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Special Reports Last Updated: Apr 9th, 2010 - 01:11:54

Dawit Issak, Sweden�s cause celebre: Hero or zero?
By Thomas C. Mountain
Online Journal Contributing Writer

Apr 9, 2010, 00:44

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ASMARA, Eritrea -- Amnesty International, Human Rights Watch, Reporters Without Borders . . . Bruce Springsteen? All calling for the release of one Dawit Issak, in prison since 2001, whom they describe as a political prisoner in one of the smallest, newest, most environmentally challenged countries in the world, Eritrea.

Dawit Issak is an Eritrean with dual Swedish citizenry who is in prison in Eritrea, according to Dawit�s supporters in Sweden and around the world, for calling for democracy in Eritrea.

The Eritrean government says he is in prison for violating Eritrea�s National Security laws, ie., for, amongst other things, taking money from the CIA station chief in Asmara, Eritrea, for activities that attempted to destabilize the country. 

As one of the very few Western journalists who have actually met Dawit Issak, has followed his story for nine years now and who lives in Eritrea, I hope this article might provide some accurate background to this controversy.

I first heard of Dawit Issak in the fall of 2000 when he was listed as a �journalist� by Reporters Without Borders (RSF) in a press release claiming he was arrested, along with a number of other �journalists,� by the Eritrean authorities for calling for democracy in Eritrea in what was termed the �free press� in Eritrea. This press release was widely circulated by human rights groups and was supported by various media and journalist organizations internationally. One major organization, the World Association of Newspapers (WAN) released a condemnation of Eritrea for arresting Dawit et al based on this press release by RSF.

To supply some perspective to the timing of the matter, in June of 2000, the Ethiopian army succeeded in invading Eritrea, causing, according to the Red Cross, some 1.4 million Eritrean refugees (over one-third of the population), destroying 80 percent of Eritrea�s agricultural production and killing and wounding many tens of thousands of Eritreans defending their country. The entire Eritrean society was mobilized to defeat this invasion, including a compulsory, nationwide national service military induction program.

The Eritrean government claimed that Dawit Issak, along with a number of others listed in the RSF press release, were detained for going absent with out leave (AWOL) from their military units and were not in prison but had been returned to their military commands.

I, amongst others, contacted the World Association of Newspapers (WAN) to find out their reaction to the claims made by the Eritrean authorities disputing the reasons for Dawit Isaak and the others� detention and in short order received, much to my astonishment, a copy of a retraction and apology by the WAN on this matter -- something I have yet to find another example of in the history of the WAN. The statement sent to me by the WAN�s president specifically recognized Eritrea�s right to require national service by its citizens and blamed RSF for providing WAN with inaccurate information on this matter.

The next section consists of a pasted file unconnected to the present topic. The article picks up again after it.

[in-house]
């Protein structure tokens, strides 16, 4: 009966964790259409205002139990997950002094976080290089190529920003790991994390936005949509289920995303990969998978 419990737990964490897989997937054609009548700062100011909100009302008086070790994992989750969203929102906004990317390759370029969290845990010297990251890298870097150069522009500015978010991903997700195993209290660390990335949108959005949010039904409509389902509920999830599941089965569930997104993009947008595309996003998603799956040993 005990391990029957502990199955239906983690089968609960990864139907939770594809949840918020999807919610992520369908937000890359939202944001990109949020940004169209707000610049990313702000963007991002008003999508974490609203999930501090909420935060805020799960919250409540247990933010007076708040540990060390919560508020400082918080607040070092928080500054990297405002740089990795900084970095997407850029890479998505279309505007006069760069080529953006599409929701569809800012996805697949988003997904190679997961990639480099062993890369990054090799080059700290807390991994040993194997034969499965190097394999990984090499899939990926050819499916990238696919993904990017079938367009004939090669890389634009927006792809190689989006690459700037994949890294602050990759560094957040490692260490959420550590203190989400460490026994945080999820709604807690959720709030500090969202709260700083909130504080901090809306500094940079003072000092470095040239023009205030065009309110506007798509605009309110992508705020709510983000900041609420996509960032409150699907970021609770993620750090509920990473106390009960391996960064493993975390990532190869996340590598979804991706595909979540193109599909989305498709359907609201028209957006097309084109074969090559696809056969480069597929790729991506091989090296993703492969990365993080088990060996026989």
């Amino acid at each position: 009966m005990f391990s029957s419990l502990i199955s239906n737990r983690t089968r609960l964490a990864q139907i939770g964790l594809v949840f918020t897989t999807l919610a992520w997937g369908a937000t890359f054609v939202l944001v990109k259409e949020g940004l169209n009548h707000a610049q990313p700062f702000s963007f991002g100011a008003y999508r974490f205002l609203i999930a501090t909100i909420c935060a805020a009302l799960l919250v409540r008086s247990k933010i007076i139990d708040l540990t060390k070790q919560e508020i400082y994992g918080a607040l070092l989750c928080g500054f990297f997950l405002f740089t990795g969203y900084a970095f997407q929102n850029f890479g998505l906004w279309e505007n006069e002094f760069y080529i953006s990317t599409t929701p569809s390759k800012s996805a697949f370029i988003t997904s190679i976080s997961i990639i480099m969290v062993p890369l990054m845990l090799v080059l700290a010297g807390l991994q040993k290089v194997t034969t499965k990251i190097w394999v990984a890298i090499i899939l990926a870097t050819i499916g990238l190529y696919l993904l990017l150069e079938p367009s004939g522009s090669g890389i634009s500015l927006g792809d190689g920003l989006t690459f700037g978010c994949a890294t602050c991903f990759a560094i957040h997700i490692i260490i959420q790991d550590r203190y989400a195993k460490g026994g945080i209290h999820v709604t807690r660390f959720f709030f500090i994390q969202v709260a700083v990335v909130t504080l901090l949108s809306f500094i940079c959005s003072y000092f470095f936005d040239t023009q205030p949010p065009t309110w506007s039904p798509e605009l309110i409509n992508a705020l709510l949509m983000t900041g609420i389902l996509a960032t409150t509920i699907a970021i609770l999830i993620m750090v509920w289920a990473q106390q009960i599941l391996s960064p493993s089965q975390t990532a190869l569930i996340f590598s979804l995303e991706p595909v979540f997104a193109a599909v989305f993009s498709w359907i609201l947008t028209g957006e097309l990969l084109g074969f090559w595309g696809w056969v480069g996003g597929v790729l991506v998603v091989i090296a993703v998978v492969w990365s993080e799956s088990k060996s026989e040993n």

This all took place in the fall of 2000, a few short months after the Ethiopian invasion of Eritrea and a year before Dawit Issak would once again be featured in press releases by RSF and various human rights and journalist groups.

In July of 2001, I had an opportunity to actually meet Dawit Issak in Asmara in the lobby of the Hamasien Hotel. Previous to this meeting, I had seen copies of what I would call a �newsletter,� published by Dawit Issak, being sold by newspaper vendors on Asmara�s streets. This publication was usually no more than four to six pages and contained mainly commentary and opinion pieces, little of what i would call �news stories.� The vendors we talked to said they usually sold two or three, maybe four copies of each issue and we didn�t find any distribution outside the main streets in central Asmara. The publications we saw, which included Dawit Issaks, all were pretty much the same in size and style. They contained very little if any advertising and we wondered how, after up to seven years of publishing these papers, they were able to pay for their salaries, rent and publishing costs.

When I was introduced to Dawit Issac, one of the first questions I asked him was how was he managing to survive based on the limited distribution and size of his publication. His response was to stand up and walk away, causing me to wonder at his rudeness, for Eritreans in general are very polite people and to not even excuse oneself is quite unusual, to say the least.

At the time I was in the midst of investigating the Ethiopian invasion of Eritrea and had little time to follow up on what was going on regarding what came to be known as the �free press� in Eritrea.

I next heard about Dawit Issak a few months later, a few days after the WTC attack on September 11, 2001, when I was forwarded a series of press releases, containing almost identical wording, from, amongst other organizations, RSF, condemning the arrest of Dawit Issak, along with other �journalists� and government officials, by the Eritrean authorities, for calling for �democracy in Eritrea.�